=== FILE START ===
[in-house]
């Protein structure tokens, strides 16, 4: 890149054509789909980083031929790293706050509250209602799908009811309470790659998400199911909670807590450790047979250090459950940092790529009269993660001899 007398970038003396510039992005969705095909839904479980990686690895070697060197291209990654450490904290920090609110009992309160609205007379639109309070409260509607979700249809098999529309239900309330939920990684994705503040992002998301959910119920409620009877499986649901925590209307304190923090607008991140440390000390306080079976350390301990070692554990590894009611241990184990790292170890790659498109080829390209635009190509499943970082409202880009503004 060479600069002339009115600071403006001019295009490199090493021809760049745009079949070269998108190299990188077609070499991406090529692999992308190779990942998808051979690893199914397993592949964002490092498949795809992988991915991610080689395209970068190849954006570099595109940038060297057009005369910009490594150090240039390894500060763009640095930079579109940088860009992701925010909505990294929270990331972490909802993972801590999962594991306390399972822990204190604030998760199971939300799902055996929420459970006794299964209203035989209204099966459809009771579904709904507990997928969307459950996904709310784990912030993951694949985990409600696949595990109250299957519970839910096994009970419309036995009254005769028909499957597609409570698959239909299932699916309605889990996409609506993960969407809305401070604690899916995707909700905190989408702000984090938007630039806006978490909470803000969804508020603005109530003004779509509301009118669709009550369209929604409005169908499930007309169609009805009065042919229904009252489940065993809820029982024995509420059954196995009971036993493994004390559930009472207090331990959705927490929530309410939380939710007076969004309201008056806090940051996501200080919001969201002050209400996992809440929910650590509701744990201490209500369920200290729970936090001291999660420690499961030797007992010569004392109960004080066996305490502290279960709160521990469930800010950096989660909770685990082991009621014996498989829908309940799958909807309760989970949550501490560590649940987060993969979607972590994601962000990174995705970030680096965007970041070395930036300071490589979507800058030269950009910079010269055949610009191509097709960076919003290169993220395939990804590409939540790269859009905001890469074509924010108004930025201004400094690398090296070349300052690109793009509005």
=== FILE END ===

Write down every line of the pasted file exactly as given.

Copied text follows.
[in-house]
């Protein structure tokens, strides 16, 4: 890149054509789909980083031929790293706050509250209602799908009811309470790659998400199911909670807590450790047979250090459950940092790529009269993660001899 007398970038003396510039992005969705095909839904479980990686690895070697060197291209990654450490904290920090609110009992309160609205007379639109309070409260509607979700249809098999529309239900309330939920990684994705503040992002998301959910119920409620009877499986649901925590209307304190923090607008991140440390000390306080079976350390301990070692554990590894009611241990184990790292170890790659498109080829390209635009190509499943970082409202880009503004 060479600069002339009115600071403006001019295009490199090493021809760049745009079949070269998108190299990188077609070499991406090529692999992308190779990942998808051979690893199914397993592949964002490092498949795809992988991915991610080689395209970068190849954006570099595109940038060297057009005369910009490594150090240039390894500060763009640095930079579109940088860009992701925010909505990294929270990331972490909802993972801590999962594991306390399972822990204190604030998760199971939300799902055996929420459970006794299964209203035989209204099966459809009771579904709904507990997928969307459950996904709310784990912030993951694949985990409600696949595990109250299957519970839910096994009970419309036995009254005769028909499957597609409570698959239909299932699916309605889990996409609506993960969407809305401070604690899916995707909700905190989408702000984090938007630039806006978490909470803000969804508020603005109530003004779509509301009118669709009550369209929604409005169908499930007309169609009805009065042919229904009252489940065993809820029982024995509420059954196995009971036993493994004390559930009472207090331990959705927490929530309410939380939710007076969004309201008056806090940051996501200080919001969201002050209400996992809440929910650590509701744990201490209500369920200290729970936090001291999660420690499961030797007992010569004392109960004080066996305490502290279960709160521990469930800010950096989660909770685990082991009621014996498989829908309940799958909807309760989970949550501490560590649940987060993969979607972590994601962000990174995705970030680096965007970041070395930036300071490589979507800058030269950009910079010269055949610009191509097709960076919003290169993220395939990804590409939540790269859009905001890469074509924010108004930025201004400094690398090296070349300052690109793009509005």